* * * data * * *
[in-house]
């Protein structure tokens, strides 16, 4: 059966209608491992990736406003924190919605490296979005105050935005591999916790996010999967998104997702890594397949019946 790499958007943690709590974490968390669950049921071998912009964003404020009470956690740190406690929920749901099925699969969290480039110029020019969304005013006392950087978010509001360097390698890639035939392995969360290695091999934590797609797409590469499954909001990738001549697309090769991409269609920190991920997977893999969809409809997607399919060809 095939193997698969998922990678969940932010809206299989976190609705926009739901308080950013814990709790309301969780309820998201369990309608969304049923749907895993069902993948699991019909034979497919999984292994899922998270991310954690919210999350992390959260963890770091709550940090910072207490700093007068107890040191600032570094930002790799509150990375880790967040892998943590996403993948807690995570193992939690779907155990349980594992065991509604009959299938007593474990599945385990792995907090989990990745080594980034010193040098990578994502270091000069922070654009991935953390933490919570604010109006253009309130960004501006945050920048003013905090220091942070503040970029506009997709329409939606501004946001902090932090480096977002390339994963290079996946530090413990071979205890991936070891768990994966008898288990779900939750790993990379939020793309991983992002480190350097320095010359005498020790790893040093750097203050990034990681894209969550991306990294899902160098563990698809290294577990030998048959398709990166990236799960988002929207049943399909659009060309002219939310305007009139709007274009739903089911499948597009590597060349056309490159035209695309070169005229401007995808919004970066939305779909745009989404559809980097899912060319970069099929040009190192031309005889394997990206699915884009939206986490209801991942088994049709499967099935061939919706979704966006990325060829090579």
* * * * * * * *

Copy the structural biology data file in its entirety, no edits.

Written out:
[in-house]
């Protein structure tokens, strides 16, 4: 059966209608491992990736406003924190919605490296979005105050935005591999916790996010999967998104997702890594397949019946 790499958007943690709590974490968390669950049921071998912009964003404020009470956690740190406690929920749901099925699969969290480039110029020019969304005013006392950087978010509001360097390698890639035939392995969360290695091999934590797609797409590469499954909001990738001549697309090769991409269609920190991920997977893999969809409809997607399919060809 095939193997698969998922990678969940932010809206299989976190609705926009739901308080950013814990709790309301969780309820998201369990309608969304049923749907895993069902993948699991019909034979497919999984292994899922998270991310954690919210999350992390959260963890770091709550940090910072207490700093007068107890040191600032570094930002790799509150990375880790967040892998943590996403993948807690995570193992939690779907155990349980594992065991509604009959299938007593474990599945385990792995907090989990990745080594980034010193040098990578994502270091000069922070654009991935953390933490919570604010109006253009309130960004501006945050920048003013905090220091942070503040970029506009997709329409939606501004946001902090932090480096977002390339994963290079996946530090413990071979205890991936070891768990994966008898288990779900939750790993990379939020793309991983992002480190350097320095010359005498020790790893040093750097203050990034990681894209969550991306990294899902160098563990698809290294577990030998048959398709990166990236799960988002929207049943399909659009060309002219939310305007009139709007274009739903089911499948597009590597060349056309490159035209695309070169005229401007995808919004970066939305779909745009989404559809980097899912060319970069099929040009190192031309005889394997990206699915884009939206986490209801991942088994049709499967099935061939919706979704966006990325060829090579």